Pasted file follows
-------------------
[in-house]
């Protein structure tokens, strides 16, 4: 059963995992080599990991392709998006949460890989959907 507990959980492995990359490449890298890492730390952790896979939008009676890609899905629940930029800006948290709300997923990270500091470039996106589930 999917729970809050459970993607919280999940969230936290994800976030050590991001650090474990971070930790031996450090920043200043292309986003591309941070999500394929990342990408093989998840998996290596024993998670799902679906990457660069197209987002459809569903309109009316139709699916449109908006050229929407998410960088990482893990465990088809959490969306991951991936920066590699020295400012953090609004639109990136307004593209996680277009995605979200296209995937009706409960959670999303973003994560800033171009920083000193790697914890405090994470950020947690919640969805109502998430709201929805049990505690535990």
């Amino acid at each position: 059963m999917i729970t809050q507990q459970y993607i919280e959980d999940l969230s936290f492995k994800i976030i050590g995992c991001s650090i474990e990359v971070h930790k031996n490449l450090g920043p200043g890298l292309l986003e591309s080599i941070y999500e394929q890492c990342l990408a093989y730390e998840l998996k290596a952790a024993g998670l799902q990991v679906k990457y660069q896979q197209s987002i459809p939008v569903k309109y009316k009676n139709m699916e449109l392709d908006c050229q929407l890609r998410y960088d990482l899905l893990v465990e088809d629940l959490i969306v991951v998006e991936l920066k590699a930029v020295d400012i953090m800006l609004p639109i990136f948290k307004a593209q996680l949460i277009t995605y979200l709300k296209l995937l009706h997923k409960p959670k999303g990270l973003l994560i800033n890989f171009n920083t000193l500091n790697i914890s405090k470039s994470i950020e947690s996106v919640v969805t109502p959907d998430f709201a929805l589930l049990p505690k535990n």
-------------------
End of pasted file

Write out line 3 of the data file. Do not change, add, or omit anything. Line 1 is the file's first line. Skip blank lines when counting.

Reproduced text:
């Amino acid at each position: 059963m999917i729970t809050q507990q459970y993607i919280e959980d999940l969230s936290f492995k994800i976030i050590g995992c991001s650090i474990e990359v971070h930790k031996n490449l450090g920043p200043g890298l292309l986003e591309s080599i941070y999500e394929q890492c990342l990408a093989y730390e998840l998996k290596a952790a024993g998670l799902q990991v679906k990457y660069q896979q197209s987002i459809p939008v569903k309109y009316k009676n139709m699916e449109l392709d908006c050229q929407l890609r998410y960088d990482l899905l893990v465990e088809d629940l959490i969306v991951v998006e991936l920066k590699a930029v020295d400012i953090m800006l609004p639109i990136f948290k307004a593209q996680l949460i277009t995605y979200l709300k296209l995937l009706h997923k409960p959670k999303g990270l973003l994560i800033n890989f171009n920083t000193l500091n790697i914890s405090k470039s994470i950020e947690s996106v919640v969805t109502p959907d998430f709201a929805l589930l049990p505690k535990n």